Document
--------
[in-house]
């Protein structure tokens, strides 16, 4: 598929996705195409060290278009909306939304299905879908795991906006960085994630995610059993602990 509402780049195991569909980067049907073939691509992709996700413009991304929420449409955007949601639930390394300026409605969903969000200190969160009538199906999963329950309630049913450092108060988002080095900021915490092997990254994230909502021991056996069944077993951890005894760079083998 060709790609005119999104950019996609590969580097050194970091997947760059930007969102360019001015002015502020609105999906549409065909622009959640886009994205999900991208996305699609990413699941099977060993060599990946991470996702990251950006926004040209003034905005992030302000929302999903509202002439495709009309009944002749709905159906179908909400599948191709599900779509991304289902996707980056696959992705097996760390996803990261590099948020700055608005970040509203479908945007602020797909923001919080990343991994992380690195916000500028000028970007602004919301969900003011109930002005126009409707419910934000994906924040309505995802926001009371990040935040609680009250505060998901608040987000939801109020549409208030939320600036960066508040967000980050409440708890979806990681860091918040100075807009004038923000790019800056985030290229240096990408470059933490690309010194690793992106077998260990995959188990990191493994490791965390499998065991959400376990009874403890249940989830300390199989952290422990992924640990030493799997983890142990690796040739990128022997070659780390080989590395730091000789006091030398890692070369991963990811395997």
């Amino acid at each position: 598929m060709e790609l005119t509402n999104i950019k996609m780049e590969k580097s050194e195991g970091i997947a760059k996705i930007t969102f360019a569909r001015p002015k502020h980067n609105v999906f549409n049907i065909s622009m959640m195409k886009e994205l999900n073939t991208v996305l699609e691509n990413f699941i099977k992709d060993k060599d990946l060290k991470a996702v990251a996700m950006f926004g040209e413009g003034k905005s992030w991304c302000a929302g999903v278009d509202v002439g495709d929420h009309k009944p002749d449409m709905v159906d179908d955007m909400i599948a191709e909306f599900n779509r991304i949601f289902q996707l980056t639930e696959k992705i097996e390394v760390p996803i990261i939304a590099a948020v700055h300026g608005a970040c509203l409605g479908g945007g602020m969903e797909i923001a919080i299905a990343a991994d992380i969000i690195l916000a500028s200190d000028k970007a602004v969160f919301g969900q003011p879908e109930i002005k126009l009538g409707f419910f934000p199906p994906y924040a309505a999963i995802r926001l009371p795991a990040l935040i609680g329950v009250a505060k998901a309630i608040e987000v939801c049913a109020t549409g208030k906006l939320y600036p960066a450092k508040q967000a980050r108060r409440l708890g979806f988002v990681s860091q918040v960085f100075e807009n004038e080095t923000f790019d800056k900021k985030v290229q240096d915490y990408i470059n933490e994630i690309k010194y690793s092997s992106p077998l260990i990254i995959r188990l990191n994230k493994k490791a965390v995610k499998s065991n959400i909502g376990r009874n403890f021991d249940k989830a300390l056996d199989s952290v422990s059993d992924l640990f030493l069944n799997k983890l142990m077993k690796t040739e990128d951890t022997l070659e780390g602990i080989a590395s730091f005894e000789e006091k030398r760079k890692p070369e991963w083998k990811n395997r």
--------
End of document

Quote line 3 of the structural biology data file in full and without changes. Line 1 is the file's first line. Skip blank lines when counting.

């Amino acid at each position: 598929m060709e790609l005119t509402n999104i950019k996609m780049e590969k580097s050194e195991g970091i997947a760059k996705i930007t969102f360019a569909r001015p002015k502020h980067n609105v999906f549409n049907i065909s622009m959640m195409k886009e994205l999900n073939t991208v996305l699609e691509n990413f699941i099977k992709d060993k060599d990946l060290k991470a996702v990251a996700m950006f926004g040209e413009g003034k905005s992030w991304c302000a929302g999903v278009d509202v002439g495709d929420h009309k009944p002749d449409m709905v159906d179908d955007m909400i599948a191709e909306f599900n779509r991304i949601f289902q996707l980056t639930e696959k992705i097996e390394v760390p996803i990261i939304a590099a948020v700055h300026g608005a970040c509203l409605g479908g945007g602020m969903e797909i923001a919080i299905a990343a991994d992380i969000i690195l916000a500028s200190d000028k970007a602004v969160f919301g969900q003011p879908e109930i002005k126009l009538g409707f419910f934000p199906p994906y924040a309505a999963i995802r926001l009371p795991a990040l935040i609680g329950v009250a505060k998901a309630i608040e987000v939801c049913a109020t549409g208030k906006l939320y600036p960066a450092k508040q967000a980050r108060r409440l708890g979806f988002v990681s860091q918040v960085f100075e807009n004038e080095t923000f790019d800056k900021k985030v290229q240096d915490y990408i470059n933490e994630i690309k010194y690793s092997s992106p077998l260990i990254i995959r188990l990191n994230k493994k490791a965390v995610k499998s065991n959400i909502g376990r009874n403890f021991d249940k989830a300390l056996d199989s952290v422990s059993d992924l640990f030493l069944n799997k983890l142990m077993k690796t040739e990128d951890t022997l070659e780390g602990i080989a590395s730091f005894e000789e006091k030398r760079k890692p070369e991963w083998k990811n395997r």